Paul's new estimate is that Christ died not only for the Jew but also for the non-Jew. Caiaphas had advised the Jewish leadership that it would be good "if one man died for the people" (John 18:14). Paul's judgment is that one died for all—for the Jew and non-Jew alike. This was a radical shift for a Jew to make. Because of non-Jewish heritage, the Gentile's place in the kingdom was thought to be at best that of a second-class citizen. Now "in Christ" there is neither Jew nor Gentile (Gal 3:28). Indeed, Paul can go even further and claim that if anyone is in Christ, he is a new creation; the old has gone, the new has come! (v. 17). Kainos (new) denotes what is fresh or newly made. Kaine ktisis can mean either "there is a new creation" (RSV, NRSV, NEB, REB, JB) or "a new creature" (KJV, NKJV, TEV, LB, Phillips, NASB, NIV). The former has to do with the dawning of a new age, the latter with the creation of new life within. Ktisis is normally used in Paul's letters of creation in its entirety (Furnish 1984:314). But the previous verses speak of a new estimate of people, not things. It is the world's way of evaluating people that will no longer suffice; for if someone is "in Christ, he becomes a new person altogether" (Phillips).
The values of the world were evidently still having their way in the Corinthian community, influencing their judgments (5:12) and their behavior (12:20-21). Critiqued by the world's standards, Paul comes out looking like the underdog of humanity instead of the servant of Christ. In part, this is the fault of rival missionaries, who reasoned from outward conformity to the world's standards and values to ministerial credibility. Paul calls this way of viewing things the old way. Archaios, when used of things, as here, means "old-fashioned, "antiquated" or "worn out" (ta archaia). This old way of thinking about things, Paul says, has gone (parelthen). The aorist points to something that has passed out of existence.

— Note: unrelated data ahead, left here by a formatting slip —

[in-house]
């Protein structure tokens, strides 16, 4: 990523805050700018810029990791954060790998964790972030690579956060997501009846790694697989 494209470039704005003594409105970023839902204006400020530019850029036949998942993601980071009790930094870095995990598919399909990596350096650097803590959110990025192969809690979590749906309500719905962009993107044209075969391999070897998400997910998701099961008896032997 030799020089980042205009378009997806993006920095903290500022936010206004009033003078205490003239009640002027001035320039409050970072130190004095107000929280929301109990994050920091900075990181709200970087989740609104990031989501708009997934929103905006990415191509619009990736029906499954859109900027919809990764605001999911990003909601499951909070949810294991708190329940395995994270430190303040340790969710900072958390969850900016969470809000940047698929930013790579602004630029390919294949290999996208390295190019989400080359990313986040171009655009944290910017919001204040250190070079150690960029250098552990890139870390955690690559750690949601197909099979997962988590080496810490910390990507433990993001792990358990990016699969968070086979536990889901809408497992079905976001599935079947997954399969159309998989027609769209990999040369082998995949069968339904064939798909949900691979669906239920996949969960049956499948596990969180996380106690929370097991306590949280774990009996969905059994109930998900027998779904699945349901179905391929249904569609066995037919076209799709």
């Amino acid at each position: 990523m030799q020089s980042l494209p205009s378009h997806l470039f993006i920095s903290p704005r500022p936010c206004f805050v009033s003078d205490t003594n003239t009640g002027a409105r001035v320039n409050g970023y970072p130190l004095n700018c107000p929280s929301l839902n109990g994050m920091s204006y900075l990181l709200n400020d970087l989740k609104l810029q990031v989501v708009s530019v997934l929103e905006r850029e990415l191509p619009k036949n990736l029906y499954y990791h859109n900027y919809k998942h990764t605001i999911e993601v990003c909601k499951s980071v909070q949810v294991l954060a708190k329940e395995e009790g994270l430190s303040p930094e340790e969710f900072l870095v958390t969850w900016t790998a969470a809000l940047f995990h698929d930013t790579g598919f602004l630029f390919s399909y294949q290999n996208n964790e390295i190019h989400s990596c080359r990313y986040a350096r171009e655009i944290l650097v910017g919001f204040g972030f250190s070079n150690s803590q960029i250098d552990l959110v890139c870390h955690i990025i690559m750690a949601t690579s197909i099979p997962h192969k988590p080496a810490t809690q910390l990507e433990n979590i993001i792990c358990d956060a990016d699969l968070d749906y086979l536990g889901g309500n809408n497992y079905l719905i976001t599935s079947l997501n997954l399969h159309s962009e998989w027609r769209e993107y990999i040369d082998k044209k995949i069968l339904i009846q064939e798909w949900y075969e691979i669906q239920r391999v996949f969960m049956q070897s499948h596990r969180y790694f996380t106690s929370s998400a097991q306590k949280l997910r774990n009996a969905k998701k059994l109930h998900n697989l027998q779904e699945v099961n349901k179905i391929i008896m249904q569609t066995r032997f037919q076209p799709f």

In its place the new has come. Paul's pronouncement is prefaced by idou ("look"; translated as an exclamation point in the NIV), a particle frequently used to arouse the attention of the listener or reader (Bauer, Arndt and Gingrich 1979). The word new (kainos) denotes that which is qualitatively better as compared with what has existed until now (Haarbeck, Link and Brown 1976:670). A better way of looking at things has come. The tense is perfect (gegonen)—a new set of standards and attitudes "has come to stay" (M. J. Harris 1976:353) so that a person is now to be judged in a completely new light. Paul has in mind specifically the person in Christ. This is a favorite phrase of his that more often than not means "to belong to Christ."